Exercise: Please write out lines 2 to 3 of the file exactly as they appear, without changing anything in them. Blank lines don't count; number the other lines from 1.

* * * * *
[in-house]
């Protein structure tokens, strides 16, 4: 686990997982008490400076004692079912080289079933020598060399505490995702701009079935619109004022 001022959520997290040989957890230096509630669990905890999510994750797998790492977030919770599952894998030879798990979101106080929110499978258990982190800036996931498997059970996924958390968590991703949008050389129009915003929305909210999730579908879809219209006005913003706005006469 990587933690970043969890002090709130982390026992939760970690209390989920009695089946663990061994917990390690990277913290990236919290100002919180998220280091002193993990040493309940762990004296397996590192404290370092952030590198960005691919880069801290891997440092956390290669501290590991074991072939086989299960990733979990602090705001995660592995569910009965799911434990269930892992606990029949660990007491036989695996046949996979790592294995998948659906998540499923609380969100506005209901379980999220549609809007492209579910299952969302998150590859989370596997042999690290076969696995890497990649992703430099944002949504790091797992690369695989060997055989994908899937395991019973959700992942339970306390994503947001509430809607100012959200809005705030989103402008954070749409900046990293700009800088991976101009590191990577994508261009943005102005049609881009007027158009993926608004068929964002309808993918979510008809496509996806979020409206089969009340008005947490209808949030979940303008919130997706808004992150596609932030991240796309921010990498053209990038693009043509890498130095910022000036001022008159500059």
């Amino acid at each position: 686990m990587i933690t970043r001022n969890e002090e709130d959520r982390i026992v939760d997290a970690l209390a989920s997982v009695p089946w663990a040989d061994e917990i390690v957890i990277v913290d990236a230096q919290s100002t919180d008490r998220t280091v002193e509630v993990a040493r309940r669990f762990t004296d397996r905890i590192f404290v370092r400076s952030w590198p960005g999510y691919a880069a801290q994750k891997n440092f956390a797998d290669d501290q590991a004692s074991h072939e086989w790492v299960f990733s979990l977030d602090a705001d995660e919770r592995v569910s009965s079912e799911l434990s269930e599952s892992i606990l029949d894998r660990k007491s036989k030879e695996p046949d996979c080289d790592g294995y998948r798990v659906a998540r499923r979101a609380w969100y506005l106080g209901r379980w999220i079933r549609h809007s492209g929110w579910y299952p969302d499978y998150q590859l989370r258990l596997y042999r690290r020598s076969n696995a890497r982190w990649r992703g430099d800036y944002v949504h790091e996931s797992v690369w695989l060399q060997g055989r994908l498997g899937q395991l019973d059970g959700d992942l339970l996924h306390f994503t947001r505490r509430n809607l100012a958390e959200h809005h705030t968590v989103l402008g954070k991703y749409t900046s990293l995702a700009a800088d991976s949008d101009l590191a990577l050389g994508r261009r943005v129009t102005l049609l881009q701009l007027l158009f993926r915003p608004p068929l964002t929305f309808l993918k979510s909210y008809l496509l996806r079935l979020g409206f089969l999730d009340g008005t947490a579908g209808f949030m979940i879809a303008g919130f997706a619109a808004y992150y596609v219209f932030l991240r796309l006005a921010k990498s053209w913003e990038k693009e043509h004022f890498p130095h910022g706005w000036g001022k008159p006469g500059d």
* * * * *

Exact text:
């Protein structure tokens, strides 16, 4: 686990997982008490400076004692079912080289079933020598060399505490995702701009079935619109004022 001022959520997290040989957890230096509630669990905890999510994750797998790492977030919770599952894998030879798990979101106080929110499978258990982190800036996931498997059970996924958390968590991703949008050389129009915003929305909210999730579908879809219209006005913003706005006469 990587933690970043969890002090709130982390026992939760970690209390989920009695089946663990061994917990390690990277913290990236919290100002919180998220280091002193993990040493309940762990004296397996590192404290370092952030590198960005691919880069801290891997440092956390290669501290590991074991072939086989299960990733979990602090705001995660592995569910009965799911434990269930892992606990029949660990007491036989695996046949996979790592294995998948659906998540499923609380969100506005209901379980999220549609809007492209579910299952969302998150590859989370596997042999690290076969696995890497990649992703430099944002949504790091797992690369695989060997055989994908899937395991019973959700992942339970306390994503947001509430809607100012959200809005705030989103402008954070749409900046990293700009800088991976101009590191990577994508261009943005102005049609881009007027158009993926608004068929964002309808993918979510008809496509996806979020409206089969009340008005947490209808949030979940303008919130997706808004992150596609932030991240796309921010990498053209990038693009043509890498130095910022000036001022008159500059």
């Amino acid at each position: 686990m990587i933690t970043r001022n969890e002090e709130d959520r982390i026992v939760d997290a970690l209390a989920s997982v009695p089946w663990a040989d061994e917990i390690v957890i990277v913290d990236a230096q919290s100002t919180d008490r998220t280091v002193e509630v993990a040493r309940r669990f762990t004296d397996r905890i590192f404290v370092r400076s952030w590198p960005g999510y691919a880069a801290q994750k891997n440092f956390a797998d290669d501290q590991a004692s074991h072939e086989w790492v299960f990733s979990l977030d602090a705001d995660e919770r592995v569910s009965s079912e799911l434990s269930e599952s892992i606990l029949d894998r660990k007491s036989k030879e695996p046949d996979c080289d790592g294995y998948r798990v659906a998540r499923r979101a609380w969100y506005l106080g209901r379980w999220i079933r549609h809007s492209g929110w579910y299952p969302d499978y998150q590859l989370r258990l596997y042999r690290r020598s076969n696995a890497r982190w990649r992703g430099d800036y944002v949504h790091e996931s797992v690369w695989l060399q060997g055989r994908l498997g899937q395991l019973d059970g959700d992942l339970l996924h306390f994503t947001r505490r509430n809607l100012a958390e959200h809005h705030t968590v989103l402008g954070k991703y749409t900046s990293l995702a700009a800088d991976s949008d101009l590191a990577l050389g994508r261009r943005v129009t102005l049609l881009q701009l007027l158009f993926r915003p608004p068929l964002t929305f309808l993918k979510s909210y008809l496509l996806r079935l979020g409206f089969l999730d009340g008005t947490a579908g209808f949030m979940i879809a303008g919130f997706a619109a808004y992150y596609v219209f932030l991240r796309l006005a921010k990498s053209w913003e990038k693009e043509h004022f890498p130095h910022g706005w000036g001022k008159p006469g500059d």